How to Share Tough Truths with Others, and Have them Love It!

Posted On September 23, 2015 By Peter In

Have you ever wondered why some people can say “difficult” things and people receive it, while others simply open their mouths and people freak out? Over the years, I’ve noticed that two different people can share the exact same truth to another person; yet, to the one people respond with anger and rebellion and to the other, people seem to melt into a puddle of conviction, saying: “Would you help me?”

So, for years, I’ve asked the question: Why do SOME people have this power and others do not? Even more, how can I acquire such skills? Whether you’re a parent, a boss, a teacher, or a friend, we will ALL have moments when we need to be painfully honest with the people around us. So, allow me to introduce you to a powerful – even magical – principle called the checkbook theory that will enable you to become the “lovable truth-teller.”

The checkbook theory has many names. In his best-selling book The 7 Habits of Highly Effective People, Stephen Covey called it an emotional bank account. Others call it a love sandwich, but that name creeps me out. Here’s the gist: People are like checking accounts. Some Christians have acquired the misguided notion that believers are called to confront the entire universe and do so in some freaky weird ways.

You’ve got to make deposits before you can make withdrawals. If you write a check you cannot cash, it’s called bouncing a check. (You see, young people, in the old days people actually got punished for spending money they didn’t have. Sounds like a very scary world, doesn’t it?) Banks would sometimes fine you fifty dollars for writing checks with insufficient funds. So, the analogy goes, if you confront someone (make a withdrawal) without first loving on them (making a deposit), you’ll certainly make them mad (bounce a check).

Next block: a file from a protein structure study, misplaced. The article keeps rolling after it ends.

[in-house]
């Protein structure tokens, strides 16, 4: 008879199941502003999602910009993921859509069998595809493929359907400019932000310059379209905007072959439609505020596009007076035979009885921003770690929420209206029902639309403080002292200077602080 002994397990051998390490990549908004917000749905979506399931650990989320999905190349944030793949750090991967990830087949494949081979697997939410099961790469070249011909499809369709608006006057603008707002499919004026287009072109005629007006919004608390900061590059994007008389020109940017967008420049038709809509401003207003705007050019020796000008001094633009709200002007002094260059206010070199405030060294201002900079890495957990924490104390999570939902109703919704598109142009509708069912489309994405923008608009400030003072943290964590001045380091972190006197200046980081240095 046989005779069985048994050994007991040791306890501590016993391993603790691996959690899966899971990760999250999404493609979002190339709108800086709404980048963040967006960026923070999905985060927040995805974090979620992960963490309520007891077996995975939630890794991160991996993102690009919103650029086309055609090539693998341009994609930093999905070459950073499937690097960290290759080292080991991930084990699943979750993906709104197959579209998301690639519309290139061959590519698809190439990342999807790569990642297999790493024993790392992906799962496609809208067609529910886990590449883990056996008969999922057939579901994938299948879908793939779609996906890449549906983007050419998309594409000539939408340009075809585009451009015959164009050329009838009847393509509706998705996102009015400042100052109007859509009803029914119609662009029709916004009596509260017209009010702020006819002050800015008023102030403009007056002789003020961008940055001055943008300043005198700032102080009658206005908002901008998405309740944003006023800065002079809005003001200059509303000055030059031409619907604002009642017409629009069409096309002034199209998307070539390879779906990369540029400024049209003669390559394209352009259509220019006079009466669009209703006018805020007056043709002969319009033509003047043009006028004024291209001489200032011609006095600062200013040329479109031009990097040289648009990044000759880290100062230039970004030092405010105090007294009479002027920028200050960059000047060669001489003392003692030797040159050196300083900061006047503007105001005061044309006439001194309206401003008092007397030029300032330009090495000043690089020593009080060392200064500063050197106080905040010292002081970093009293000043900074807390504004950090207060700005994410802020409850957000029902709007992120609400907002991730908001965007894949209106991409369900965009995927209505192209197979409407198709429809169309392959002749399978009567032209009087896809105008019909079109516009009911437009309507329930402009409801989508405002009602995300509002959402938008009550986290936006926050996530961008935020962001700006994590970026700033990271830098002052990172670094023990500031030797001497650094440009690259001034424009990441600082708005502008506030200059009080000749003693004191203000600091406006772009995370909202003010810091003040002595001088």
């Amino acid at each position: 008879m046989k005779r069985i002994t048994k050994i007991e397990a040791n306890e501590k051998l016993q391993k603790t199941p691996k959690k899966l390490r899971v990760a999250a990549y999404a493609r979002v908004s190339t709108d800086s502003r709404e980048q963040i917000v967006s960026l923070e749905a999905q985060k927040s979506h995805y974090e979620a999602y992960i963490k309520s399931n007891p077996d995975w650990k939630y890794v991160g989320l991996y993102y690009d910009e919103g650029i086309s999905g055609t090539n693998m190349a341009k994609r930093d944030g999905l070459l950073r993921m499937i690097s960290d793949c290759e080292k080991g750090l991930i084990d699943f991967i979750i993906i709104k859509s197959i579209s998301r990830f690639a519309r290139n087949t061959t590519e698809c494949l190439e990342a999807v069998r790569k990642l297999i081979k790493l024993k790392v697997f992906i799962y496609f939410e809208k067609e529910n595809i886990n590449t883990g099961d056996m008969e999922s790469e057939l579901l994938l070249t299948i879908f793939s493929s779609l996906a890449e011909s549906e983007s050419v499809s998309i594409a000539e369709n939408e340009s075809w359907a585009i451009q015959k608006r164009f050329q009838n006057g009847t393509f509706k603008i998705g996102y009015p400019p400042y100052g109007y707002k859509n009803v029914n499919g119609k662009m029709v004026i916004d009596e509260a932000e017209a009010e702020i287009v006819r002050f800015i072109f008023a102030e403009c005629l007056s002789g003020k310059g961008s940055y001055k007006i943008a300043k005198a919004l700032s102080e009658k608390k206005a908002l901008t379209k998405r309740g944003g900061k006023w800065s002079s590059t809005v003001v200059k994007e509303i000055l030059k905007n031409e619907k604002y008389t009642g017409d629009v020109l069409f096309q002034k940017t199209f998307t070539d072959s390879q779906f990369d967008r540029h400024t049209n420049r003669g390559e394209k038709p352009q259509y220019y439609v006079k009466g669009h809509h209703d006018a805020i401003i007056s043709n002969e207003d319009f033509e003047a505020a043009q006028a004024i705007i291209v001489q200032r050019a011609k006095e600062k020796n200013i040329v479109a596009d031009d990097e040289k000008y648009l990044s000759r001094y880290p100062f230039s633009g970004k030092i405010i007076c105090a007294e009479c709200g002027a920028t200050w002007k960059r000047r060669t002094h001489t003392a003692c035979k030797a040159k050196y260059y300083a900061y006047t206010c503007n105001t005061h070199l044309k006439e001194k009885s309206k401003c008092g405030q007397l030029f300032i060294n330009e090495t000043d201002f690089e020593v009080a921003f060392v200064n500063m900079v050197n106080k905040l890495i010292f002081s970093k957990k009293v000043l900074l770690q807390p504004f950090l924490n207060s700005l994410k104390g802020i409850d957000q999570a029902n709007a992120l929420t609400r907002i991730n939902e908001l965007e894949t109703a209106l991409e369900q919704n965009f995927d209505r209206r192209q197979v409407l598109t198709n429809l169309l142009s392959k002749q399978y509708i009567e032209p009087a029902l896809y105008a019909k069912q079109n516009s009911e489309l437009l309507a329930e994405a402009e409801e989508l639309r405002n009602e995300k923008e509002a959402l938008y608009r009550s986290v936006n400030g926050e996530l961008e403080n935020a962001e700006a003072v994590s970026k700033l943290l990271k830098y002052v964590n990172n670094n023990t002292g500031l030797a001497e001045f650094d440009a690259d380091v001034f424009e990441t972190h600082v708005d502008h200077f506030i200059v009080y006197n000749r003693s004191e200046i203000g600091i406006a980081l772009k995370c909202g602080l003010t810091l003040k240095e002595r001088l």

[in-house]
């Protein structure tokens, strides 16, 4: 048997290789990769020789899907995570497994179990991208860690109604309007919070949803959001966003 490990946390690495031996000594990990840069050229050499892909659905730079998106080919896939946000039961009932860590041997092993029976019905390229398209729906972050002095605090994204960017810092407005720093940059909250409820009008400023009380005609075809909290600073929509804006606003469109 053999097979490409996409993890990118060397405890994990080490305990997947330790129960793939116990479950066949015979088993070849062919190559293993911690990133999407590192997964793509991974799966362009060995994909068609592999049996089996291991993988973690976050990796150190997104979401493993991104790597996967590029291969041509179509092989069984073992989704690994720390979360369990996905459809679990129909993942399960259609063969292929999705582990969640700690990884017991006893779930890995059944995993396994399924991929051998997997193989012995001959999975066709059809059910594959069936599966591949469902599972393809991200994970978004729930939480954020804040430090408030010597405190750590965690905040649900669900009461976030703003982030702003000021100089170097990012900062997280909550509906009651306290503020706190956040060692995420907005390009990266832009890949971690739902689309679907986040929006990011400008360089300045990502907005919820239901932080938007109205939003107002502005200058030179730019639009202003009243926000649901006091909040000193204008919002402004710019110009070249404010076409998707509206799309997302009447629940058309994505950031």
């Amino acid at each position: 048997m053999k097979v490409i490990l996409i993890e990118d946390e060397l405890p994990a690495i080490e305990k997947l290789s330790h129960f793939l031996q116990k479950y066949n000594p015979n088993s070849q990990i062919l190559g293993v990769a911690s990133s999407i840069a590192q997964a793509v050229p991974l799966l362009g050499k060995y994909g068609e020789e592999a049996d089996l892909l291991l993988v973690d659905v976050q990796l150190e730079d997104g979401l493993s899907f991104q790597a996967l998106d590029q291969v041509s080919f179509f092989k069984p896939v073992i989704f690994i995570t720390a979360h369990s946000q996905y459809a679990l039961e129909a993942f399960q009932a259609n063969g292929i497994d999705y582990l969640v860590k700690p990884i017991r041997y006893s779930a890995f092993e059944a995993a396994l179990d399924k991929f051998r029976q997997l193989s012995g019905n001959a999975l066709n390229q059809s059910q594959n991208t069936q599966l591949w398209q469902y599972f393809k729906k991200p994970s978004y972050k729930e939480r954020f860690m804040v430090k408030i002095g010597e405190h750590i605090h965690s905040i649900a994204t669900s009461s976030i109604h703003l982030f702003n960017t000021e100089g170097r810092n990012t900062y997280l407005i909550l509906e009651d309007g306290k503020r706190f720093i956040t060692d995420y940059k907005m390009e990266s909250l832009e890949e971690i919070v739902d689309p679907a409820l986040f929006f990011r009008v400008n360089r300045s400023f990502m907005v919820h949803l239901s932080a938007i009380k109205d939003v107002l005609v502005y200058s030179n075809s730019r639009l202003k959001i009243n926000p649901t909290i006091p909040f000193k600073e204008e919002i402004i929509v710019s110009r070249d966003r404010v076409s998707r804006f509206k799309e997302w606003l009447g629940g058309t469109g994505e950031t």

You should be able to do an amazingly intense confrontation without a person freaking out, provided that you’ve made an adequate amount of deposits of love. After all, these deposits reveal your love for them. For example, we’ve all been confronted by people who didn’t give a rip about us. And not surprisingly, we all responded in the same way, “Who are YOU to tell ME I shouldn’t pee in a public shower?” or something similar.

We all hate it when people share truths without first giving us empathy or showing us that they care. And why? We live in a culture where people share truths for selfish reasons all the time. Honestly, we all operate with this conditional teachability as a matter of survival. Depending on the source, I’ve read that the average person experiences between six hundred and three thousand advertisements per day. Regardless of the exact number, we can all agree that a ton of ads bombard us each day. We live in a world where things are constantly being marketed to us: “You need this new car/wardrobe/ electronic gadet/etc.”